Efficient Emacs Package Management

Josh Burns,emacs

A huge pain point I see a lot of (especially, but not always, new) Emacs users having is how to go about installing and using packages from MELPA.

Emacs ships with the package.el library which will underpin your package management configuration.

Essentially think of installing packages in 2 phases, Bootstrap, Install and Configure.

Bootstrap package.el

First step is to have Emacs load and initialize package.el on startup.

(require 'package)
(setq package-enable-at-startup nil) ;; Prevent Emacs from executing package-initialize after reading init.el

Now we need to tell package.el where to look for packages. Most Emacs users have the Melpa and Melpa Stable repos loaded into their config. To add a repo to package.el's repo list use the add-to-list command to target the package-archives symbol like so.

;; ... Rest of file omitted
(add-to-list 'package-archives '("melpa-stable" . "http://stable.melpa.org/packages/") t)
(add-to-list 'package-archives '("melpa" . "http://melpa.org/packages/") t)

At this point we have a fully functional package manager, accessible from within emacs. Using the M-x package-install command we can invoke the installation of any package we want. What we want to happen is for Emacs to load a list of packages and then install them, upon startup. To do that we will have to write a little bit of wrapper code to first detect the installation status of a given package and then install it if its not there. This is essentially the primary feature of use-package itself. What needs to happen is emacs needs to emulate use-package in order to install it, then we can use it to do the same thing for other packages we have.

The following block of code is a little lengthy but we will break it down.

;; ... Rest of file omitted
(unless (package-installed-p 'use-package)
  (package-install 'use-package))
(require 'use-package)
(setq use-package-always-ensure 't)

Lets break that down, line by line so we can understand what this is doing and why.

;; We first enter a conditional block and check the result
;; of package-installed-p (which takes a package name and returns 
;; True or False) to determine if the use-package package is
;; installed. This unless block is evaluated on startup to
;; ensure our package manager is ready to go out of the box.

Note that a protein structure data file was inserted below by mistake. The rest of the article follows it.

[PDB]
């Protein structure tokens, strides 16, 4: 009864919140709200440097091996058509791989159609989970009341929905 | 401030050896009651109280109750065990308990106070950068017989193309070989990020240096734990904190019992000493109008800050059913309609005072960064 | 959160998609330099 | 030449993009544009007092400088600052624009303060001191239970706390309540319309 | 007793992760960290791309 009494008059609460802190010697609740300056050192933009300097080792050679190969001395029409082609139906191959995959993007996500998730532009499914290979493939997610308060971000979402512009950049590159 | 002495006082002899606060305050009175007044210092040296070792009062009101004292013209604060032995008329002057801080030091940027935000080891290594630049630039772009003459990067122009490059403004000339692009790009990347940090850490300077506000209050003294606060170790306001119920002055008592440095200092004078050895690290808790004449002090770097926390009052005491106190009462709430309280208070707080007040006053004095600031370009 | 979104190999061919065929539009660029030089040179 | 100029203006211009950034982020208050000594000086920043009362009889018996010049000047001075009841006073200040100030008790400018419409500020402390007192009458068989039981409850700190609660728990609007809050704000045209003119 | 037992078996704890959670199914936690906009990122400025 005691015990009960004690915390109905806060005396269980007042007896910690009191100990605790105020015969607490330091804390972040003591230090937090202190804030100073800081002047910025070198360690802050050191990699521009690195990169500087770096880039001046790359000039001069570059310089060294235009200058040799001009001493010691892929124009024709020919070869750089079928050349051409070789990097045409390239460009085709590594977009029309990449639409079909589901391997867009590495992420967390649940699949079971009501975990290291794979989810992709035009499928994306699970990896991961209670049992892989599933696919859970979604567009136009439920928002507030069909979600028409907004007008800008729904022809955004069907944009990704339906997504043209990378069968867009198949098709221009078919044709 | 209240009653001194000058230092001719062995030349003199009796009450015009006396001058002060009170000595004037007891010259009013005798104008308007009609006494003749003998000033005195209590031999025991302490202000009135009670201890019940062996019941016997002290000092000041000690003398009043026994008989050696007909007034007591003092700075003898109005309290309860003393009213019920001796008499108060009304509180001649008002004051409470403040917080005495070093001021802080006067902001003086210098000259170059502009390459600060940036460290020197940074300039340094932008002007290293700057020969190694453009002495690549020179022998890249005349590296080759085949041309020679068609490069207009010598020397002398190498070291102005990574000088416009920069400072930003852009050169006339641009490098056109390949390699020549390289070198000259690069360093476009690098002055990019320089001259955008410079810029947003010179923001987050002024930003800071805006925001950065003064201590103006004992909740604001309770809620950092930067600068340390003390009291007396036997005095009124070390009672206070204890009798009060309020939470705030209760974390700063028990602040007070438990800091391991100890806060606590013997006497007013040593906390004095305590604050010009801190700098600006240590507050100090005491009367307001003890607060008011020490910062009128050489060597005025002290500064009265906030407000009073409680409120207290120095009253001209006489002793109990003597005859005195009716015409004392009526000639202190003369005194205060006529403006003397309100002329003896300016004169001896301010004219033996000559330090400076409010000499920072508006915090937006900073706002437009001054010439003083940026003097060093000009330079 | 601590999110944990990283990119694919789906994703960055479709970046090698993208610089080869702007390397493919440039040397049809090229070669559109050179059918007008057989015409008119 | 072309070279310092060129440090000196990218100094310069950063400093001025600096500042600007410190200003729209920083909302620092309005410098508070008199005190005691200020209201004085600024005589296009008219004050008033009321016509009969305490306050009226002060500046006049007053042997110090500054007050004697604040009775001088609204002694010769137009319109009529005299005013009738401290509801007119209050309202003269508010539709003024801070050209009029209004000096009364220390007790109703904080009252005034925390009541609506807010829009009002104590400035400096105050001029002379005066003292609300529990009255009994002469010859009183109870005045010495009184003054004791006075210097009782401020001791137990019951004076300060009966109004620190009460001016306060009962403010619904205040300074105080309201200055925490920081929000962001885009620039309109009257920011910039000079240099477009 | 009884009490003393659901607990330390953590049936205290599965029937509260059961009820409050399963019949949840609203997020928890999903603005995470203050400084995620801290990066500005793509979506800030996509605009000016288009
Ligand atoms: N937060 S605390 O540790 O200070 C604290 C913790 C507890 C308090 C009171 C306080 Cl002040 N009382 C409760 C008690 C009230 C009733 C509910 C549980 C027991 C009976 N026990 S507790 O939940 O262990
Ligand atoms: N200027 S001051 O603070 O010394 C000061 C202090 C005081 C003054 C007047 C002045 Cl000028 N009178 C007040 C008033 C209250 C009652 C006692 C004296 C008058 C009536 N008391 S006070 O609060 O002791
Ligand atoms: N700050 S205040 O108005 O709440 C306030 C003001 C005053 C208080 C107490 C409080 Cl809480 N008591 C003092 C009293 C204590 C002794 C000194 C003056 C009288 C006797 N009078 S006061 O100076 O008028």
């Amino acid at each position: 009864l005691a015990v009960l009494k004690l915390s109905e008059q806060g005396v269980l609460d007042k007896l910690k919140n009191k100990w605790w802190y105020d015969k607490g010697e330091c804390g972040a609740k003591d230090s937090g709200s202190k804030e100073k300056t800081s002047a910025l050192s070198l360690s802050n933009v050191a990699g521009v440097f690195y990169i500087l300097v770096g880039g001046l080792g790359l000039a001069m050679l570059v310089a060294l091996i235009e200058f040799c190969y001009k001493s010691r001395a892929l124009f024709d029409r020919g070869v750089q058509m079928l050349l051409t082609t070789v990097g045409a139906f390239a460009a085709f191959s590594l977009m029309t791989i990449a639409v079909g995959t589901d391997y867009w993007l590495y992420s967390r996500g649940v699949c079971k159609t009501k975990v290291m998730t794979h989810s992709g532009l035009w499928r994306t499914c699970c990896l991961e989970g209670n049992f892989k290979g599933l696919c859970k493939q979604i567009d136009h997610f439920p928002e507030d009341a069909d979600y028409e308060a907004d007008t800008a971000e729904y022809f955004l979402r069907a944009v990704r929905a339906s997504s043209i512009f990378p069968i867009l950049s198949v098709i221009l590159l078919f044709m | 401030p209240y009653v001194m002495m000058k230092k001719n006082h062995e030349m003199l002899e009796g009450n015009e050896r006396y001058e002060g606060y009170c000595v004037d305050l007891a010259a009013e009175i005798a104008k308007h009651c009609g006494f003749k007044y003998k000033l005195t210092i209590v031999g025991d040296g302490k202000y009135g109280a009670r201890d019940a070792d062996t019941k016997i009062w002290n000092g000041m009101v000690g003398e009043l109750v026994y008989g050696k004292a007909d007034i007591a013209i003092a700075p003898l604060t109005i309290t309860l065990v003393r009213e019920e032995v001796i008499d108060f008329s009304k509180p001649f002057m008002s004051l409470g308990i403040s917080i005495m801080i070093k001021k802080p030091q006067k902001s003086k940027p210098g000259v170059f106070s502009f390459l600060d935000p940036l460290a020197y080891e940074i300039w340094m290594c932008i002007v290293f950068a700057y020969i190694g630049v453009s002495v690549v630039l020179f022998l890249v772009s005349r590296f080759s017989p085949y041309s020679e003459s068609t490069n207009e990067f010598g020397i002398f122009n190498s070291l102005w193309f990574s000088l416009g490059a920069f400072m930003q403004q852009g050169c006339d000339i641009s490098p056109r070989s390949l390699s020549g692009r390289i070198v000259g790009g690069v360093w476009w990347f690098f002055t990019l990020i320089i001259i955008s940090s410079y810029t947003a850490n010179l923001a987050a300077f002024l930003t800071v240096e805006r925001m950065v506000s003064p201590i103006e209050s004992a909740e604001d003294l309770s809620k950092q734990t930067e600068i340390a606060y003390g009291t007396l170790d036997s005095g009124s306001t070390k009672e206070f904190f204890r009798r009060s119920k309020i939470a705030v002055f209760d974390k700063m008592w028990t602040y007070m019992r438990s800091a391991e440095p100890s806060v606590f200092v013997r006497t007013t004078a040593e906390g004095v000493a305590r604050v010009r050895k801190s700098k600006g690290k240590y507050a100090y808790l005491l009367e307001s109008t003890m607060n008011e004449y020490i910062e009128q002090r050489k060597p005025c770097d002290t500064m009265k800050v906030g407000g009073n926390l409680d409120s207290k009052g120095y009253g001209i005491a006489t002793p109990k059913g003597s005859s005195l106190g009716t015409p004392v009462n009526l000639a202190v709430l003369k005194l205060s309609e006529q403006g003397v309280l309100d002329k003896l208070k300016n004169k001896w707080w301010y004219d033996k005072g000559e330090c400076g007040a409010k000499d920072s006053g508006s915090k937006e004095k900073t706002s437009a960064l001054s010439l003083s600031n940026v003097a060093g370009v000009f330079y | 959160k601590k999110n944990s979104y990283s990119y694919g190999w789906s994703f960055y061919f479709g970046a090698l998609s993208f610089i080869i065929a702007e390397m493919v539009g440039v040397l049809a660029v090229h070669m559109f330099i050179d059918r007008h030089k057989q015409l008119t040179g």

(unless (package-installed-p 'use-package)
  ;; If use-package is not installed we will tell emacs
  ;; to execute a refresh of the package index
  ;; so everything is up to date.
  ;; We then invoke package-install to rectify the situation and
  ;; install use-package.
  (package-install use-package))
;; We then load use-package using require
(require 'use-package)
;; Finally we set the always-ensure option to true. This tells use-package
;; to automatically add the `:ensure t` tag to package declarations which
;; causes use-package to perform the `require` step on each package.
(setq use-package-always-ensure 't)

Install and Configure Packages

We have a completed package management system baked right into our emacs config. Now reload emacs to take advantage of our new machinery. At this point we will start using the use-package function to build a manifest of packages to install. Normally to declare a package we write a function call like this.

(use-package my-package
  :ensure t)

Because we set the use-package-always-ensure to true, we don't need to specify the ensure tag. So to install a package all we need is the following code.

(use-package my-package)

When declaring a package you will usually have other steps to take. things like setting options and activating major/minor modes. This can all take place in the use-package declaration. We simply create a :config tag. and write our configuration steps underneath.

(use-package my-package
  (my-package-mode 1))

There is also an :init tag as well that defines lisp code that will evaulate before the package is loaded. This is opposed to :config which will evaluate after the package has loaded.

To read more about use-package and how to use it visit the use-package docs (opens in a new tab).


© Josh Burns.RSS